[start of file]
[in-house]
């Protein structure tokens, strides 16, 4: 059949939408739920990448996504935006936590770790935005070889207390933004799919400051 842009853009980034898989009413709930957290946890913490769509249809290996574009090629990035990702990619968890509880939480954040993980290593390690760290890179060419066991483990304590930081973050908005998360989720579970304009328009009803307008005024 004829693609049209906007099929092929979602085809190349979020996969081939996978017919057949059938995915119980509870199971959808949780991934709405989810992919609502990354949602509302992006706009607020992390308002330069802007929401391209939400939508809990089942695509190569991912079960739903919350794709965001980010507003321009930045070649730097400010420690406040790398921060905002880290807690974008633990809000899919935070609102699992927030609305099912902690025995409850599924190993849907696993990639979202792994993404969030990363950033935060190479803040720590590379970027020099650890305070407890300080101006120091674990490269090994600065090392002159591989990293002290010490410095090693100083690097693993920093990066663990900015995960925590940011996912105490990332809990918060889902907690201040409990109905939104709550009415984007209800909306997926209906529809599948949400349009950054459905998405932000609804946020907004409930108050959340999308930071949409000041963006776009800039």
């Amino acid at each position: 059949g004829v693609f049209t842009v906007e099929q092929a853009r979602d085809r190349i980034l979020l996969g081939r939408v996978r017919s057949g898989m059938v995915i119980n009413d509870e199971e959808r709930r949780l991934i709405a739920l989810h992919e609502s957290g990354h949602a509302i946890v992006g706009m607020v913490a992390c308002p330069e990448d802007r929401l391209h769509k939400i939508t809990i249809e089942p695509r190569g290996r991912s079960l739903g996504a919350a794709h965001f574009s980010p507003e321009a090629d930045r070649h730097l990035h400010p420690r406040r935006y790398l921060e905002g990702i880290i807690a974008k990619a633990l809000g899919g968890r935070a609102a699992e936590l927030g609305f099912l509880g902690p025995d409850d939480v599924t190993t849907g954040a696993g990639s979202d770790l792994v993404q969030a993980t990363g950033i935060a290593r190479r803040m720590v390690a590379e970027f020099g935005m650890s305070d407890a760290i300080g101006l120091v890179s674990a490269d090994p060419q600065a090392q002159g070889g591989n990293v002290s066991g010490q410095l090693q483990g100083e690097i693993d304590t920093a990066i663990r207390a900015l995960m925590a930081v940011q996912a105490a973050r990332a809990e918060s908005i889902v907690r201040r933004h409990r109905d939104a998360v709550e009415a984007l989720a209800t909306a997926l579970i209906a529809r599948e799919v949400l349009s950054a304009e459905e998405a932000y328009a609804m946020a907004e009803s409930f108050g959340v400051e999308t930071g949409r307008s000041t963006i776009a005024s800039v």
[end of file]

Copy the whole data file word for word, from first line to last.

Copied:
[in-house]
């Protein structure tokens, strides 16, 4: 059949939408739920990448996504935006936590770790935005070889207390933004799919400051 842009853009980034898989009413709930957290946890913490769509249809290996574009090629990035990702990619968890509880939480954040993980290593390690760290890179060419066991483990304590930081973050908005998360989720579970304009328009009803307008005024 004829693609049209906007099929092929979602085809190349979020996969081939996978017919057949059938995915119980509870199971959808949780991934709405989810992919609502990354949602509302992006706009607020992390308002330069802007929401391209939400939508809990089942695509190569991912079960739903919350794709965001980010507003321009930045070649730097400010420690406040790398921060905002880290807690974008633990809000899919935070609102699992927030609305099912902690025995409850599924190993849907696993990639979202792994993404969030990363950033935060190479803040720590590379970027020099650890305070407890300080101006120091674990490269090994600065090392002159591989990293002290010490410095090693100083690097693993920093990066663990900015995960925590940011996912105490990332809990918060889902907690201040409990109905939104709550009415984007209800909306997926209906529809599948949400349009950054459905998405932000609804946020907004409930108050959340999308930071949409000041963006776009800039």
């Amino acid at each position: 059949g004829v693609f049209t842009v906007e099929q092929a853009r979602d085809r190349i980034l979020l996969g081939r939408v996978r017919s057949g898989m059938v995915i119980n009413d509870e199971e959808r709930r949780l991934i709405a739920l989810h992919e609502s957290g990354h949602a509302i946890v992006g706009m607020v913490a992390c308002p330069e990448d802007r929401l391209h769509k939400i939508t809990i249809e089942p695509r190569g290996r991912s079960l739903g996504a919350a794709h965001f574009s980010p507003e321009a090629d930045r070649h730097l990035h400010p420690r406040r935006y790398l921060e905002g990702i880290i807690a974008k990619a633990l809000g899919g968890r935070a609102a699992e936590l927030g609305f099912l509880g902690p025995d409850d939480v599924t190993t849907g954040a696993g990639s979202d770790l792994v993404q969030a993980t990363g950033i935060a290593r190479r803040m720590v390690a590379e970027f020099g935005m650890s305070d407890a760290i300080g101006l120091v890179s674990a490269d090994p060419q600065a090392q002159g070889g591989n990293v002290s066991g010490q410095l090693q483990g100083e690097i693993d304590t920093a990066i663990r207390a900015l995960m925590a930081v940011q996912a105490a973050r990332a809990e918060s908005i889902v907690r201040r933004h409990r109905d939104a998360v709550e009415a984007l989720a209800t909306a997926l579970i209906a529809r599948e799919v949400l349009s950054a304009e459905e998405a932000y328009a609804m946020a907004e009803s409930f108050g959340v400051e999308t930071g949409r307008s000041t963006i776009a005024s800039v």